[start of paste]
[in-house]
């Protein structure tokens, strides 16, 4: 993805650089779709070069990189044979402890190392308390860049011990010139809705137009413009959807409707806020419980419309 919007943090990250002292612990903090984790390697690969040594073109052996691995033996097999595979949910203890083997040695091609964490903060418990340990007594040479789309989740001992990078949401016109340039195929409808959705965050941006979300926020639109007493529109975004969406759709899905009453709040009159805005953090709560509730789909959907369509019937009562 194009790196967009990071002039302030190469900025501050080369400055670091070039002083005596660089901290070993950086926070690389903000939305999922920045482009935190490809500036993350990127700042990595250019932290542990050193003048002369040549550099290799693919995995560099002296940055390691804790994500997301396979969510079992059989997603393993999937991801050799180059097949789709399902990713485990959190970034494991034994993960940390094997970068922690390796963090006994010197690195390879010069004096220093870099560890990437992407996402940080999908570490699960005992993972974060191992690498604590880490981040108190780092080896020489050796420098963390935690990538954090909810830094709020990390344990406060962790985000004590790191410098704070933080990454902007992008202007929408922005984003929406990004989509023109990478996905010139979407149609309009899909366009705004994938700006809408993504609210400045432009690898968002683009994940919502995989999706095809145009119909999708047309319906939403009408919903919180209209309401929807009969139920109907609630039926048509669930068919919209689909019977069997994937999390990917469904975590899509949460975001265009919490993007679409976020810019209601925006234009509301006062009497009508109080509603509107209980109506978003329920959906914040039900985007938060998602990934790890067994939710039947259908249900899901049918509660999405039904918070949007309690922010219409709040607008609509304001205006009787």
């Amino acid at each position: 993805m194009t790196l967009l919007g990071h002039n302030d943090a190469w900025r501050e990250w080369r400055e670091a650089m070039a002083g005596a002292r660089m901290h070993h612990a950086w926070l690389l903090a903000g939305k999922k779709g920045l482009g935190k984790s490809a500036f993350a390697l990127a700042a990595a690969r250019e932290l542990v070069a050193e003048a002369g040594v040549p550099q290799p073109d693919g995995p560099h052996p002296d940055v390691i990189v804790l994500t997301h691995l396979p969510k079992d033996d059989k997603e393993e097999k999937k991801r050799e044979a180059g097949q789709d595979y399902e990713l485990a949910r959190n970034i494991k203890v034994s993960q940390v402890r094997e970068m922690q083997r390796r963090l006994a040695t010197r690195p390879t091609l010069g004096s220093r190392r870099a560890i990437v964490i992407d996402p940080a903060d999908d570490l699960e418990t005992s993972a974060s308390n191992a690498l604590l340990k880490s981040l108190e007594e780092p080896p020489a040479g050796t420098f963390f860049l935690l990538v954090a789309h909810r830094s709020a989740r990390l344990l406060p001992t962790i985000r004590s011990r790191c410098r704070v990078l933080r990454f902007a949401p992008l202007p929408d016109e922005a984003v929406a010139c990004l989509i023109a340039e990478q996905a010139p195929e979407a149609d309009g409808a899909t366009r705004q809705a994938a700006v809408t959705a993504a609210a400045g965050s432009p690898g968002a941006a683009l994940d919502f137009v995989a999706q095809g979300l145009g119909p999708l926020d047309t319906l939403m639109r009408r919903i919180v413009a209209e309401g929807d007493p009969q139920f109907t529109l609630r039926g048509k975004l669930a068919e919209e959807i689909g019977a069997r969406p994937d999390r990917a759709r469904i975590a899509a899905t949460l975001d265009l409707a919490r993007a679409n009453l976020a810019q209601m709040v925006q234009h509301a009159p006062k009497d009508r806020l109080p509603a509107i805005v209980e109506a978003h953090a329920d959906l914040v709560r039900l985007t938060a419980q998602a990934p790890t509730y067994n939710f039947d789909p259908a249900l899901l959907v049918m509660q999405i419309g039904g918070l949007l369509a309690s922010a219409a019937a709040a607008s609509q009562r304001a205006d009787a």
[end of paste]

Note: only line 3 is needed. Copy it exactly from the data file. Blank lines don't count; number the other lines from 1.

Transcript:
């Amino acid at each position: 993805m194009t790196l967009l919007g990071h002039n302030d943090a190469w900025r501050e990250w080369r400055e670091a650089m070039a002083g005596a002292r660089m901290h070993h612990a950086w926070l690389l903090a903000g939305k999922k779709g920045l482009g935190k984790s490809a500036f993350a390697l990127a700042a990595a690969r250019e932290l542990v070069a050193e003048a002369g040594v040549p550099q290799p073109d693919g995995p560099h052996p002296d940055v390691i990189v804790l994500t997301h691995l396979p969510k079992d033996d059989k997603e393993e097999k999937k991801r050799e044979a180059g097949q789709d595979y399902e990713l485990a949910r959190n970034i494991k203890v034994s993960q940390v402890r094997e970068m922690q083997r390796r963090l006994a040695t010197r690195p390879t091609l010069g004096s220093r190392r870099a560890i990437v964490i992407d996402p940080a903060d999908d570490l699960e418990t005992s993972a974060s308390n191992a690498l604590l340990k880490s981040l108190e007594e780092p080896p020489a040479g050796t420098f963390f860049l935690l990538v954090a789309h909810r830094s709020a989740r990390l344990l406060p001992t962790i985000r004590s011990r790191c410098r704070v990078l933080r990454f902007a949401p992008l202007p929408d016109e922005a984003v929406a010139c990004l989509i023109a340039e990478q996905a010139p195929e979407a149609d309009g409808a899909t366009r705004q809705a994938a700006v809408t959705a993504a609210a400045g965050s432009p690898g968002a941006a683009l994940d919502f137009v995989a999706q095809g979300l145009g119909p999708l926020d047309t319906l939403m639109r009408r919903i919180v413009a209209e309401g929807d007493p009969q139920f109907t529109l609630r039926g048509k975004l669930a068919e919209e959807i689909g019977a069997r969406p994937d999390r990917a759709r469904i975590a899509a899905t949460l975001d265009l409707a919490r993007a679409n009453l976020a810019q209601m709040v925006q234009h509301a009159p006062k009497d009508r806020l109080p509603a509107i805005v209980e109506a978003h953090a329920d959906l914040v709560r039900l985007t938060a419980q998602a990934p790890t509730y067994n939710f039947d789909p259908a249900l899901l959907v049918m509660q999405i419309g039904g918070l949007l369509a309690s922010a219409a019937a709040a607008s609509q009562r304001a205006d009787a």